[INTERVIEW] Expose paves way for religion’s rebirth

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[INTERVIEW] Expose paves way for religion’s rebirth


Venerable Seoljeong Spiritual director of Sudeok Temple By Kim Seong-tae

Monday marked the celebration of Buddha’s birthday and stood as a day of celebration in Korea. But monks of the country’s leading Jogye Order were dealing with mixed feelings.

The public was shocked when Venerable Seongho, a former official of the Executive Office of the Jogye Order, disclosed video footage showing eight monks playing poker, drinking expensive whiskey and smoking cigarettes in a hotel in South Jeolla.

The controversial video clip forced Venerable Jaseung, executive director of the office, to issue a public apology on May 11, but critics said it will take a long time for Korea’s largest Buddhist sect to regain the public’s trust.

In an interview with the JoongAng Ilbo on May 20, eight days ahead of Monday’s festivities, Venerable Seoljeong, the “spiritual director” of Sudeok Temple in Yesan, South Chungcheong, said the Buddhist community should see the scandal as not a setback but as an opportunity to root out moral problems. “I’m even ashamed of meeting people nowadays,” he said. “I personally know [everyone who appeared in the clip] and I wonder why they did such a thing. I resent and deplore what happened. But in another respect, I think the scandal happened for a reason. It’s like waiting for shares to bottom out in the market so you can reorganize the company.”

To become a spiritual director - bangjang in Korean - a monk must have completed 20 three-month retreats and have been ordained for at least 40 years. Those filling the post can be reappointed after a 10-year term, according to the Jogye Order.

Venerable Seoljeong became a monk in 1955. After graduating from Seoul National University’s horticultural science department in 1976, he served as the head monk of Sudeok Temple in 1978 and as chairman of the Jogye Order’s general meeting in 1996. He rose to his current post in 2009.

Q. So, that was quite an explosive video clip. How did the monks stray so far from their moral compass?

A. Korean Buddhism was suppressed for 500 years during the Joseon Dynasty (1392-1910). And during Japanese colonization (1910-1945), the Japanese government adopted policies to wipe out Korean Buddhism. During colonization, most monks got married, which was absolutely unthinkable under Buddha’s religious rules. Although monks looked the same from the outside, their spirits had been compromised.

To break down such wrongful practices, a cleanup campaign was launched in 1954 to normalize our religious order. The move was led by Seon Hagwon [an academy for Zen practitioners], which was established in 1920, and was supported by 460 monks, including Venerable Mangong and Venerable Seonsa from Sudeok Temple. Although many of them had a strong will to reform the community, they lacked experience. This led monks to wrangle over the reform issue frequently, and fights often broke out - even involving iron bars, Molotov cocktails and local gangsters. We became self-destructive. We ran our assets into the ground during that period and paid scant attention to nurturing fresh talent. Our denomination of Buddhism also failed to modernize. This has led us to appoint unqualified people as head monks and grant them the power to run temples. All of this proved ultimately catastrophic and resulted in the evils we are seeing today.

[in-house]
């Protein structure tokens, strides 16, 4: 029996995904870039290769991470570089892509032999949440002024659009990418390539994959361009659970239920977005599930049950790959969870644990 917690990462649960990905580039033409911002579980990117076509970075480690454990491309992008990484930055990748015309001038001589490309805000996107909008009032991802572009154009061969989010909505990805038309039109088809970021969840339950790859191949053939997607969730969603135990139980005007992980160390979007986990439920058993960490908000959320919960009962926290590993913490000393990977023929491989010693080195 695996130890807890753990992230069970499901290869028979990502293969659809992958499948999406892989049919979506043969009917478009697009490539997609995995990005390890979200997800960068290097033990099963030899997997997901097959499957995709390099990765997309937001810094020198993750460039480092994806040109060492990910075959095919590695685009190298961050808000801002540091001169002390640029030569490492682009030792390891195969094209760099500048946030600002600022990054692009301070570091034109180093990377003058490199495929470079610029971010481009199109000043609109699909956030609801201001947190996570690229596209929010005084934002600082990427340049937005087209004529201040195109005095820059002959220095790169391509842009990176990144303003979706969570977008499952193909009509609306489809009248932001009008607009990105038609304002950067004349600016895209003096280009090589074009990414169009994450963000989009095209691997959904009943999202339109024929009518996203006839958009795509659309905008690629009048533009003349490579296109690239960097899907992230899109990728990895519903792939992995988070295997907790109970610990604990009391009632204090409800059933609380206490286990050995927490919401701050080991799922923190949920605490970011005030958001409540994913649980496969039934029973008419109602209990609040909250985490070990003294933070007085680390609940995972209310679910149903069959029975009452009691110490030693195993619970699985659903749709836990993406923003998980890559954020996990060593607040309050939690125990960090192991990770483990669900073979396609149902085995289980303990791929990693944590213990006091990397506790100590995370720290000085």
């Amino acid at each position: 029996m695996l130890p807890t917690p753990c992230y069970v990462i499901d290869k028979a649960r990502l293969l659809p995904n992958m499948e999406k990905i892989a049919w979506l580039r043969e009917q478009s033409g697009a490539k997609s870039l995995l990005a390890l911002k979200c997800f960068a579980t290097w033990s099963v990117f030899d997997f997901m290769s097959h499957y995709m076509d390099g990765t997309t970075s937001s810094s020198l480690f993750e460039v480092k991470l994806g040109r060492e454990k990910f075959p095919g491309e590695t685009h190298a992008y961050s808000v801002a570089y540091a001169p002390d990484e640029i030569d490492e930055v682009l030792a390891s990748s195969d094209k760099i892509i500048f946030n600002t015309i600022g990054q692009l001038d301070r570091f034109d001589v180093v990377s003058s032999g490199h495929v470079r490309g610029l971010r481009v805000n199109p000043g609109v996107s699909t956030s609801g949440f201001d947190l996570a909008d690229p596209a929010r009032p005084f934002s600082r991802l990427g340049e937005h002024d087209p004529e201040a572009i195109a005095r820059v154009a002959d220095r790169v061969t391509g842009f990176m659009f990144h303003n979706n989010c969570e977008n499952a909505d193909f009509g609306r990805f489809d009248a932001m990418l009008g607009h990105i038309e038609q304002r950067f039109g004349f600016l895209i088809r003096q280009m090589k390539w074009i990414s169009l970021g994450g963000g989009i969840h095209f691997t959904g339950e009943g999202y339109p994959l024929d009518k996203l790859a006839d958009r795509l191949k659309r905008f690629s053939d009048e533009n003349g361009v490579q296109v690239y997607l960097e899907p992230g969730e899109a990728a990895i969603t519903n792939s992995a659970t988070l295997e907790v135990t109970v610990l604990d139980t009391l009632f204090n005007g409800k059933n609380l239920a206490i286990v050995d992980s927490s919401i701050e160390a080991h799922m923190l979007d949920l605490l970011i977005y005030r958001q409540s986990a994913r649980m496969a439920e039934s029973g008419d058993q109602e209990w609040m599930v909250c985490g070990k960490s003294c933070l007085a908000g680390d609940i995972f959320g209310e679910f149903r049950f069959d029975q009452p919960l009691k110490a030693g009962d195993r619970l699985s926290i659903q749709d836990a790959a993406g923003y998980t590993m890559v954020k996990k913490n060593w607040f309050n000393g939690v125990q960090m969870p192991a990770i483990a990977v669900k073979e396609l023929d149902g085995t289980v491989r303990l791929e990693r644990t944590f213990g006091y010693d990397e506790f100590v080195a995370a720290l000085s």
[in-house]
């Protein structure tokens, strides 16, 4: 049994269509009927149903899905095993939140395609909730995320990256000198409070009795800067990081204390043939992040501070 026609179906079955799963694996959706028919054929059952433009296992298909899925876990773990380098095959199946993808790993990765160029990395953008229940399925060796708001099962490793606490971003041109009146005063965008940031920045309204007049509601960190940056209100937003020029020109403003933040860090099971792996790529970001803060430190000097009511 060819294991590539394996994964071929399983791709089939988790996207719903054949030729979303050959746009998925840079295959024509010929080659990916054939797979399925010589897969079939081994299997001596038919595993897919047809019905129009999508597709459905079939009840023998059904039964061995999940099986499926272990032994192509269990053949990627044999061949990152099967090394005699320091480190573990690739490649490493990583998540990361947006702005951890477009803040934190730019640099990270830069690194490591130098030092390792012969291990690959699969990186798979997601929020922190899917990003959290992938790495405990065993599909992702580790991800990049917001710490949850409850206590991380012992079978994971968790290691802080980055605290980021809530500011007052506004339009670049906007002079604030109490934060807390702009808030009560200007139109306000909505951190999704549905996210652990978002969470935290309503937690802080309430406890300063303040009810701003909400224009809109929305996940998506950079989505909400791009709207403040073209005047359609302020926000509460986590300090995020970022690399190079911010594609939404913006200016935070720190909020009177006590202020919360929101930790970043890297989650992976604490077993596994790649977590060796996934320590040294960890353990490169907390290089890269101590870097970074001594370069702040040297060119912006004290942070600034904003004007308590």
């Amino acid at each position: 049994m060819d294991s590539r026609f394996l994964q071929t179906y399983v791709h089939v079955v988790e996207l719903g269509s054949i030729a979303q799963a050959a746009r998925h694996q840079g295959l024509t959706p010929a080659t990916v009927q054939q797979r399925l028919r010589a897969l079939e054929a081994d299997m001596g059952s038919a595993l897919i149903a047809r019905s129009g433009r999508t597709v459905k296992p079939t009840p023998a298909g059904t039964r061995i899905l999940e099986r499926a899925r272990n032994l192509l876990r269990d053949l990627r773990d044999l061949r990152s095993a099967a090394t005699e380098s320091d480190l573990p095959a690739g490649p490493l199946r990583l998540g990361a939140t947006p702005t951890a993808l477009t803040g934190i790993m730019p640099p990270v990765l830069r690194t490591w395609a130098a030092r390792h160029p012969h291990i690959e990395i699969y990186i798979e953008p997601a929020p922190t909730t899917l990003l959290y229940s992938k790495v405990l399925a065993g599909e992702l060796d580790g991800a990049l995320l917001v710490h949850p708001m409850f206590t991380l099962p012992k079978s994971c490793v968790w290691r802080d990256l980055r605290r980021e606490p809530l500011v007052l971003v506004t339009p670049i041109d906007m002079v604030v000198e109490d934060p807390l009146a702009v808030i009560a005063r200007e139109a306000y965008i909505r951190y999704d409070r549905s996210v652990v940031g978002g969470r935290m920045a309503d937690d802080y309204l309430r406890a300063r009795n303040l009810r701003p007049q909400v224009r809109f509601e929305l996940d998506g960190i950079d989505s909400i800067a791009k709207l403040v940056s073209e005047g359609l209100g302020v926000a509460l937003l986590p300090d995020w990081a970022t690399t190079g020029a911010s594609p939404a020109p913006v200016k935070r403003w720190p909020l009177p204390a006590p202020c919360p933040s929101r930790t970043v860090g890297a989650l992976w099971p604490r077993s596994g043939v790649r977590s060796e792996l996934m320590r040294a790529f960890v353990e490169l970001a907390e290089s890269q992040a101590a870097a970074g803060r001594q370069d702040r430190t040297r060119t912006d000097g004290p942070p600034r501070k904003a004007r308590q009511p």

Just how many monks have been corrupted in this way?

The number is limited. Those monks who faithfully carry out their duties are, of course, very upset about the recent scandal. I think the negative energy triggered by the scandal will continue. We’re living in an era where bad deeds can no longer be concealed or covered up. Information spreads too quickly for that, and rightly so.

Shouldn’t the problem monks be removed from their posts?

I think [a reshuffle] will happen naturally. Those who have erred will naturally correct their wrong practices at the request of the Buddhist community. If they don’t, we’ll face a real catastrophe.

Some people are calling for the launch of an emergency committee to replace the Jogye Order’s executive chief.

Institutional reforms have taken place in the past, but the outcome was rarely satisfactory. Replacing personnel does not necessarily bring an immediate change to the community. What matters most is the will of the community. When those who want reform are clearly qualified to do so, it will be changed.

Are there any more deep-rooted solutions?

Better education and training is the only way forward, as both are lacking at the moment. Although there are monks who fully devote themselves to these areas, those who take care of our administrative affairs lack education. Even a store educates their staff well. What we need to do is train our members on a regular basis so that they can change and awaken their minds.

Do you have any final words to share with the Buddhist community?

I would like to apologize to the public. We will submit to the whip of public censure, but I don’t want people to take this issue as a cause for despair. This is a process through which Buddhism can move forward. I don’t believe that Buddhists here have lost their faith because of this scandal. We will surely encounter better times than now if we think positively and continue to improve ourselves.

By Shin Joon-bong [mijukim@joongang.co.kr]
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